Chandan Kumar (chandankumar) has volunteered to drive this goal.

Gerrit Topic

To facilitate tracking, commits related to this goal should use the gerrit topic:

goal-split-tempest-plugins

Completion Criteria

For all projects with a bundled tempest plugin:

  1. Create a new seperate repo for the tempest plugin
  2. Migrate all the functionality from the bundled plugin to the new repo
  3. Switch gating jobs to use the new plugin project instead of the bundled one
  4. Delete the bundled tempest plugin from the project repo

Note, there is no change in governance or ownership of a repository involved with this change. The new plugin repo/project will still be owned by the project it was spun out from.

More detailed recommended steps for accomplishing the split can be found here:

https://etherpad.openstack.org/p/tempest-separate-plugin

Current State / Anticipated Impact

The following script was used to find all the openstack projects with tempest plugins.

import json
import re
import sys

import requests
import yaml

url = 'https://review.openstack.org/projects/'
with open(sys.argv[1], 'r') as fd:
    projects_list = yaml.load(fd.read())

repo_list = []
for i in projects_list:
    deliverables = projects_list[i]['deliverables']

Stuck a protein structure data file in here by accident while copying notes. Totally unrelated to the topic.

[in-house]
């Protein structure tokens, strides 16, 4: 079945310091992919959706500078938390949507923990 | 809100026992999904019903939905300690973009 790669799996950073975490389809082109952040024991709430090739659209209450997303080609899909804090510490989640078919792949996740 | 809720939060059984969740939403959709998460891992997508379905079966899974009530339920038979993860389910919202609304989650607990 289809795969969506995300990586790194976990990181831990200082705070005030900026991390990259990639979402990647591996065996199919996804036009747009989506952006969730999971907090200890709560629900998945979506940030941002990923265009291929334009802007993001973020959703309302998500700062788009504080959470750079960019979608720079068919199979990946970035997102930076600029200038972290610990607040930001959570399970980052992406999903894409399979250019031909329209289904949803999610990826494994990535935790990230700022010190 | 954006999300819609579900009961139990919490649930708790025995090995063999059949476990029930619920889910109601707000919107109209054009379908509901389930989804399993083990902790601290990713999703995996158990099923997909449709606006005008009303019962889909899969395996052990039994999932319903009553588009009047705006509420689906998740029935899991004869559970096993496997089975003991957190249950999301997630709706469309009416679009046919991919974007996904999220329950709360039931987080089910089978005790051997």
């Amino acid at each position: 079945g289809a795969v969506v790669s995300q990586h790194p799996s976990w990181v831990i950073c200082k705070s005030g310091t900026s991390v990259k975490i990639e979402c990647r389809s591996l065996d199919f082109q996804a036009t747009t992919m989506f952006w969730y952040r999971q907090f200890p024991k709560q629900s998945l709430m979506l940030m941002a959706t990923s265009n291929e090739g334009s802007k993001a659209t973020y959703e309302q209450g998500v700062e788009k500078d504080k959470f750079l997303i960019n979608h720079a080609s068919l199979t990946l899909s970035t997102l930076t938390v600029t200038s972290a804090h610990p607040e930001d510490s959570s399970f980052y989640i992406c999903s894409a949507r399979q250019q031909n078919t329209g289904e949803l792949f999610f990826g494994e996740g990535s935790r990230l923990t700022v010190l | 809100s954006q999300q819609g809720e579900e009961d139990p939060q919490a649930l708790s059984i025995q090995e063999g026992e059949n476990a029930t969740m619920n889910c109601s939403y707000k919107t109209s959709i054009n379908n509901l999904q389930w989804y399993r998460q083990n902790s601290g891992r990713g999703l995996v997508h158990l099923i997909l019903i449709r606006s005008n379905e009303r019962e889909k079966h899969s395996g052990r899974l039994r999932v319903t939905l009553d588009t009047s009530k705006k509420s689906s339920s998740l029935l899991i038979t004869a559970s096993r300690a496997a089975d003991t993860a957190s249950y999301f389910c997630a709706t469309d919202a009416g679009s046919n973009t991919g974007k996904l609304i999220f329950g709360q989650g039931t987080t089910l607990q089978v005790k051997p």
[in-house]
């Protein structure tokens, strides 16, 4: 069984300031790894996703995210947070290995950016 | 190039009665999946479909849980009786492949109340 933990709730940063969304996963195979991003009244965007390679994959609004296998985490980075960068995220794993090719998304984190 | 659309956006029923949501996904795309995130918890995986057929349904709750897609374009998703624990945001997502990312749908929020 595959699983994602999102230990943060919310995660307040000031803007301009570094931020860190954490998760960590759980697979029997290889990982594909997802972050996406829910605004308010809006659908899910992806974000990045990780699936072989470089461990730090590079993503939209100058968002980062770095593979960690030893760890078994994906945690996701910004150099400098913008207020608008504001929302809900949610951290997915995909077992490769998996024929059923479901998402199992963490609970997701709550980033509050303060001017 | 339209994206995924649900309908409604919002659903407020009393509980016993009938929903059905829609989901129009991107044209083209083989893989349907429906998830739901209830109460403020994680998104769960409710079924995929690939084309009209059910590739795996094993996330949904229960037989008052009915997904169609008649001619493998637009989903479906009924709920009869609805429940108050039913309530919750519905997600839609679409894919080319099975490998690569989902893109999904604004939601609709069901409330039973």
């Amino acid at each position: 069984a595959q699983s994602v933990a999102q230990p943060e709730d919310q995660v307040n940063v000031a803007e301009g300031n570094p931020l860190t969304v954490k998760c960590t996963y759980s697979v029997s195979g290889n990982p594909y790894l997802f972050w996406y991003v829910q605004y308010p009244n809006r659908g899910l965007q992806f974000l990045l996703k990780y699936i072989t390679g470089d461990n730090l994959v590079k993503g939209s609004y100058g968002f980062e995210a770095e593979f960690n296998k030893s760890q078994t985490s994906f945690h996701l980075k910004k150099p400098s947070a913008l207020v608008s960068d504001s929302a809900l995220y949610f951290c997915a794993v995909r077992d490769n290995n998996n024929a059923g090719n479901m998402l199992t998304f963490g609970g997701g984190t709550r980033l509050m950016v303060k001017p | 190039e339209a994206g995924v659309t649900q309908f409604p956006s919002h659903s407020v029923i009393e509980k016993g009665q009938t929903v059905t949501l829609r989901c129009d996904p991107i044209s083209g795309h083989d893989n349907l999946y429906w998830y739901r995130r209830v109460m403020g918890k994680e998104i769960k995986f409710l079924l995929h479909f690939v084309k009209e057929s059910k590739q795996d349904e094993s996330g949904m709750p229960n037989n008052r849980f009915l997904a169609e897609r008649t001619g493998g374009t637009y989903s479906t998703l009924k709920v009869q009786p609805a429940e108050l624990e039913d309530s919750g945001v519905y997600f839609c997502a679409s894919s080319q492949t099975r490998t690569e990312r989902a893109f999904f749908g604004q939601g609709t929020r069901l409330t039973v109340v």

repo_paths = [x['repos'] for x in deliverables.values()]
    for repos in repo_paths:
        for name in repos:
            repo_list.append(name)

# This is what a project looks like
'''
  "openstack-attic/akanda": {
    "id": "openstack-attic%2Fakanda",
    "state": "READ_ONLY"
  },
'''

def is_openstack_proj(proj):
    res = False
    if proj in repo_list:
        res = True
    return res

# Rather than returning a 404 for a nonexistent file, cgit delivers a
# 0-byte response to a GET request.  It also does not provide a
# Content-Length in a HEAD response, so the way we tell if a file exists
# is to check the length of the entire GET response body.


def has_tempest_plugin(proj):
    r = requests.get(
        "https://git.openstack.org/cgit/%s/plain/setup.cfg" % proj)
    p = re.compile('^tempest\.test_plugins', re.M)
    if p.findall(r.text):
        return True
    else:
        False

r = requests.get(url)
# Gerrit prepends 4 garbage octets to the JSON, in order to counter
# cross-site scripting attacks.  Therefore we must discard it so the
# json library won't choke.
projects = sorted(filter(is_openstack_proj, json.loads(r.text[4:])))

found_plugins = filter(has_tempest_plugin, projects)

# Every element of the found_plugins list begins with "openstack/".
# We drop those initial 10 octets when printing the list.
for project in found_plugins:
    print(project)